Research suggests those suffering a stroke, if treated within 2/12 hours, have a good chance of surviving and making a full recovery. Joe knows. He didn’t and lost most movement along his body’s left side. He walks slowly with a custom-made cane carved from a Sassafras tree. “It’s my chick magnet,” jokes the beloved man who teaches others how to speak for fun and profit.
Most of us know someone who has suffered a stroke. The founder of the Colorado chapter of the National Speakers Association informed the crowd, it’s not difficult to notice signs of stroke distress. “Ask a person to smile, raise their arms or repeat the sentence ‘Mary Had A Little Lamb.’ If they are unable, call 911!”
That was the most important point made during 20 minutes of passionate, humorous and inspiring thoughts. If you, or someone with you, are displaying stroke signs, keep it simple, call 911 immediately. Summon emergency personnel and insist on being transported to a hospital specializing in assisting stroke victims.
Sabah’s road to recovery has not been easy. He described long sessions with a speech therapist to regain the ability to speak. “It’s my livelihood.” A man of strong faith also believes his experience can benefit others. He humorously warns of a handful of quick and easy ways to have a stroke:
- High blood pressure
- Elevated cholesterol
- Excess weight
- Lack of exercise
Those who have consistently read this Pep Talk blog, or heard me speak about my life experiences, know I’m a big believer in becoming “Students, not victims, of the experiences of our lives.” That philosophy fuels the passion for serving through the A Stronger Cord wellness outreach movement and everything Victory Productions offers in encouraging others to achieve goals and overcome challenges. Thanks to being influenced by warriors like Joe Sabah, it’s difficult not to have that type of outlook. “My job is not done,” Sabah defiantly stated as he pounded the Sassafras cane into the meeting room carpet.
Are you dealing with adversity right now? Is life not unfolding according to plan? For most of us the answer to each question is a resounding “yes.” There are usually detours along the way. If not, it’s certainly a stroke of good luck.
Navigate the change of direction in healthy and productive fashion. Embrace the Sabah spirit. It is special and successful, much like the man emanating it.
Sunday, August 21, 2016
Out of the blue an email arrived recently. The subject line stated: “Thanks for Lemons Into Margaritas!” As an author, I’ve written four books, “Lemons” was number three, published several years ago. The email came from a woman struggling from addiction and self doubt: “I just finished reading your book and wanted to thank you for the power of the Terrific Trio. It's really gotten me thinking on my future. I don't know where it will take me, but I am excited to continue my journey!”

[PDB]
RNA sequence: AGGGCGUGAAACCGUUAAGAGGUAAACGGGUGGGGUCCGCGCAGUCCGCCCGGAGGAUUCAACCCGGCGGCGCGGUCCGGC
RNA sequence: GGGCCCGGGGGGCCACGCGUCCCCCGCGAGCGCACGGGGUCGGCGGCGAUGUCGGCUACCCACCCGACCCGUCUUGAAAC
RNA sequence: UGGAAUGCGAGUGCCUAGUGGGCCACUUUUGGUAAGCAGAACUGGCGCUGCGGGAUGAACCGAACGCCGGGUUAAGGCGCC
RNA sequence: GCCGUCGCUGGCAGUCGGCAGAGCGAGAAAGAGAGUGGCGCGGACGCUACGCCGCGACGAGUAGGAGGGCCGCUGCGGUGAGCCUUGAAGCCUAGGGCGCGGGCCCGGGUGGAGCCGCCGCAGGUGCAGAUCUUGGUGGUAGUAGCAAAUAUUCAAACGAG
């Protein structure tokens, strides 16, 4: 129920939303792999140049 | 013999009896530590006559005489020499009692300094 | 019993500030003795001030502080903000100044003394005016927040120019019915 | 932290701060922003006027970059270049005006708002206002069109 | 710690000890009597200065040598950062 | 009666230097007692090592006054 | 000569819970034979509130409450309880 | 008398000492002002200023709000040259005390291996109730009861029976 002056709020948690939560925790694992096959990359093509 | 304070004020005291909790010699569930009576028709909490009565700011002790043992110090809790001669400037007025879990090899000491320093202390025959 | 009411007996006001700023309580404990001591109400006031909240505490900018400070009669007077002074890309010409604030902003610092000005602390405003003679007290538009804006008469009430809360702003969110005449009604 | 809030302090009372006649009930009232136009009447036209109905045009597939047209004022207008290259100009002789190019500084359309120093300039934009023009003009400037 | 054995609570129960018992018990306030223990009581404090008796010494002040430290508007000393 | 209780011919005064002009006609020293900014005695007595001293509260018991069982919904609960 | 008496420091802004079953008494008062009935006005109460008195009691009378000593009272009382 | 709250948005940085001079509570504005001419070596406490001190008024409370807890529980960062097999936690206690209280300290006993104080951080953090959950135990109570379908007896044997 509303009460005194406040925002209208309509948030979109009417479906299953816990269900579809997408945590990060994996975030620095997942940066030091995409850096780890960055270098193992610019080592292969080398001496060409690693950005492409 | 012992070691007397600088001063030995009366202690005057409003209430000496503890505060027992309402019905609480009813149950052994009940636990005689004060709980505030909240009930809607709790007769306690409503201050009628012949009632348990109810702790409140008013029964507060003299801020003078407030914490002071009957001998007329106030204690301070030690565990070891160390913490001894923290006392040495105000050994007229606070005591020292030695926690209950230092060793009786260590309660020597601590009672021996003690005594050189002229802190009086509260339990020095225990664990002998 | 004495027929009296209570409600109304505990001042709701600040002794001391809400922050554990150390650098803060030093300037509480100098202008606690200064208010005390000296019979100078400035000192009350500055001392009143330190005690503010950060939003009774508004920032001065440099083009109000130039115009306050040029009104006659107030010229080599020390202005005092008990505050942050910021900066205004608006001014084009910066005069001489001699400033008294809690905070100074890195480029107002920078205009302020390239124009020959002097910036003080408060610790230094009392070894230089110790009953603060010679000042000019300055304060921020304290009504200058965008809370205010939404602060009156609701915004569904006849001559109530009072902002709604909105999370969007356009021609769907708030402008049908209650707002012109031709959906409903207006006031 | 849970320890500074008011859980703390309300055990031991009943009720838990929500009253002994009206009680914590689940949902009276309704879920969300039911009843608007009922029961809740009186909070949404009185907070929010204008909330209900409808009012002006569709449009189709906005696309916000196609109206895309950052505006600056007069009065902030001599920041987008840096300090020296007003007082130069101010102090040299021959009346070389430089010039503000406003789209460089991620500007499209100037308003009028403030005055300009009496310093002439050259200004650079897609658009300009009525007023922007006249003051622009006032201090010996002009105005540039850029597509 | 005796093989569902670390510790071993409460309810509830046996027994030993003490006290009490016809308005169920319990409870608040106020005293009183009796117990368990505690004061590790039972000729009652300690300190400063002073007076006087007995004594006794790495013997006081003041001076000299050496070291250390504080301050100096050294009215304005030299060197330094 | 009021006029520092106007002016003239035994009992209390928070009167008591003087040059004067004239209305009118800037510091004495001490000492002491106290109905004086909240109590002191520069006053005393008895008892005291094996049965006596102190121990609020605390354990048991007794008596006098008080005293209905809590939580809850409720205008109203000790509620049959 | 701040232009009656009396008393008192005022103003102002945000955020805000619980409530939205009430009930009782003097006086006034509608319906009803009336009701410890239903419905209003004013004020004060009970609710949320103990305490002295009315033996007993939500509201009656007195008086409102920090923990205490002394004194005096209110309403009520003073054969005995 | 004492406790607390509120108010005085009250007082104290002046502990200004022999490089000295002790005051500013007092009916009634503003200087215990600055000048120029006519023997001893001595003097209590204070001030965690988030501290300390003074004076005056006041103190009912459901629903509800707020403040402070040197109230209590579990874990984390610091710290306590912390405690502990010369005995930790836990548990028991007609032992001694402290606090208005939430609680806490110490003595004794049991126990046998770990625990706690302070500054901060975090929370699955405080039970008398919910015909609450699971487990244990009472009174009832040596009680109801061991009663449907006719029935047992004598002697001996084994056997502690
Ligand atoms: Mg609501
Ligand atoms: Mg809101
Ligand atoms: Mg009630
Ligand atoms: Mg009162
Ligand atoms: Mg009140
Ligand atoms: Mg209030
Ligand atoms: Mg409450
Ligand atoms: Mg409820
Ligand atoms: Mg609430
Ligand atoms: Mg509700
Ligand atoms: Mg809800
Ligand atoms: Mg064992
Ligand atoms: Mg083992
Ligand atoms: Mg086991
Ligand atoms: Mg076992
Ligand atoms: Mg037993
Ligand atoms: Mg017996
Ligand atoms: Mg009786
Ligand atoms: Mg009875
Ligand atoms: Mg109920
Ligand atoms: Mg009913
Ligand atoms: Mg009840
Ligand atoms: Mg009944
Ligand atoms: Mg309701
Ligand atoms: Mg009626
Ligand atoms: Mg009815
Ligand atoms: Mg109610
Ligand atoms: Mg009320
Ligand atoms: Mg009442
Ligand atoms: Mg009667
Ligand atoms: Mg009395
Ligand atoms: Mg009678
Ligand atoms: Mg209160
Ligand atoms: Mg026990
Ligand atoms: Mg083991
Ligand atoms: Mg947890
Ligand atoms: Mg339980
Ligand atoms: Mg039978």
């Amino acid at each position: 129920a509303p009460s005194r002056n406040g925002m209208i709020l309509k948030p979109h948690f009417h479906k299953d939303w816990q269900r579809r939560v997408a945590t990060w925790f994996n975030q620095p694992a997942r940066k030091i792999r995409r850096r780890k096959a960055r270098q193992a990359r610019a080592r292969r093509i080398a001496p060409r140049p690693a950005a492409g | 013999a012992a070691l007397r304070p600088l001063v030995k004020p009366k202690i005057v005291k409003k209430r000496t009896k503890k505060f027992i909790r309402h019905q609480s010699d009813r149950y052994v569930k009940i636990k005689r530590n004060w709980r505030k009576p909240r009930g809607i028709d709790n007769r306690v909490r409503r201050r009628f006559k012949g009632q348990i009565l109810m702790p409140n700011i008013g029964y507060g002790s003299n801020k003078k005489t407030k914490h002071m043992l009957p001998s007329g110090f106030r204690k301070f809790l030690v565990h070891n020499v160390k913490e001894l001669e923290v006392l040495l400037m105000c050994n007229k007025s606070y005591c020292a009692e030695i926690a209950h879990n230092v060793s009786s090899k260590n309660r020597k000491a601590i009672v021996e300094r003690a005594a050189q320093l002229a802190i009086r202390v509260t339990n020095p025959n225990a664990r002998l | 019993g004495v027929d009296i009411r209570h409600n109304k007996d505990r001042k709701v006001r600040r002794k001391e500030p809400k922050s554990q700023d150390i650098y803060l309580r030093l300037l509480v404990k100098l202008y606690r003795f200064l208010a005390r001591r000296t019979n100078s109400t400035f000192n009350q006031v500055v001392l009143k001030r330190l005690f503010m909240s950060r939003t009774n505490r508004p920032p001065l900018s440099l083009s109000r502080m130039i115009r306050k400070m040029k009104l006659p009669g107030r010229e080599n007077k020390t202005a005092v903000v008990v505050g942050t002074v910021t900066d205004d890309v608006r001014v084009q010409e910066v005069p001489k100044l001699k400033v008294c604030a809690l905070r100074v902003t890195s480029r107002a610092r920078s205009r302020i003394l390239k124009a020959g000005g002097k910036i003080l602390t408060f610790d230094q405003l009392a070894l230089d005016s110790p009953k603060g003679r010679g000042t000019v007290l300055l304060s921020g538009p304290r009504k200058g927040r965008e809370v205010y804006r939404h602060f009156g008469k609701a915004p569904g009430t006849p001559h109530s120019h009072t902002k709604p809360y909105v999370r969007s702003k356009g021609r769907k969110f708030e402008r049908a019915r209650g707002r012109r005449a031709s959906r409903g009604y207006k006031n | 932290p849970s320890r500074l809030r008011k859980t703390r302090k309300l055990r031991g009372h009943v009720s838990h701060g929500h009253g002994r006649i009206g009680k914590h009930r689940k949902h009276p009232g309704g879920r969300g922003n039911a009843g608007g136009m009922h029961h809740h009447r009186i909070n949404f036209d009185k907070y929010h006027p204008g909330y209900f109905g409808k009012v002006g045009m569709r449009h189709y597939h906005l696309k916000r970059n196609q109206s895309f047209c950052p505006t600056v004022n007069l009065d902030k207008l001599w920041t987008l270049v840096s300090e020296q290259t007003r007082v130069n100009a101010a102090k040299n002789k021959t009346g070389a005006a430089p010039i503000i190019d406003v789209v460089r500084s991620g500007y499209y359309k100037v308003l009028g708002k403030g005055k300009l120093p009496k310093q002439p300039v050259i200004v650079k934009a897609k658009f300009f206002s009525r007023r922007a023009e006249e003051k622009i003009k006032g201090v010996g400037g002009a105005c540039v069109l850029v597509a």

The woman’s heartwarming correspondence left me curious about what had been written long ago titled “Terrific Trio.” So, I pulled out a copy of the book and took a trip down memory lane:
I was watching a re-run of Saturday Night Live as the cast mocked Eliot Spitzer’s embarrassing 2008 exit as governor of New York. Watching this took me back to the actual day and the live television reports of his sudden fall from grace.
The leader of the Empire State held a press conference announcing he was resigning for having a relationship with a prostitute. This unfortunate incident is another example of someone who seemed to have it all: great wife, three beautiful daughters, powerful job, and—until that day—a solid reputation. What we now know is that he also had self-destructive tendencies—demons, if you prefer.
I think we all have our own demon(s) and a key aspect of leading a successful life is that we keep our demons in check. Those demons might be power, money, shopping, gambling, or alcohol—alcohol being mine, and one I continually work at keeping at bay. Bottom line is, without persistent monitoring, self-discipline, and character, within each of us is the capability to self-destruct.
Watching the politician’s resignation announcement reminded me of the Comeback Coach’s simple (but obviously difficult) three-way test available daily to help us avoid the shame, guilt, and misfortune that self-destructive demons can bring into our lives.
You know it by now, but some things are worth repeating: Make a solemn vow that you will entertain only those thoughts, words, and actions that honor you, nurture those dependent upon you, and add value to the communities you serve. This terrific trio of strong character traits will go a long way to help prevent painful, Spitzer-like plummets from goodwill to disgrace.
Fast forward to the present and US Olympian Ryan Lochte. What was he thinking? Whatever went through the celebrated swimmer’s mind in the early morning hours of Rio was far from honor, nurture and add value. But let’s remember, we’re all a bunch of knuckleheads, often one step from stupid.
Lucky for us, it’s usually not splashed all over media for the whole world to judge and condemn. However, the one thing we share, whether famous or not, is the ability to grow and become superior to our former selves from painful experiences.
An unexpected email sparked remembrance of “Honor, nurture and add value.” The three-way success test will help us achieve goals and overcome challenges. Take it often. Today, tomorrow and forever!
Sunday, August 14, 2016
More than 30 years into this journalism gig, your knucklehead scribe is blessed to still dabble in television through hosting “Help Team 4” segments for KCNC-TV, the CBS-owned station in Denver. From 1988-2006, I worked there as a sports guy. It’s great to drop in and see old friends, many nearing retirement age. We visit and wonder, “Where in the heck did time go?”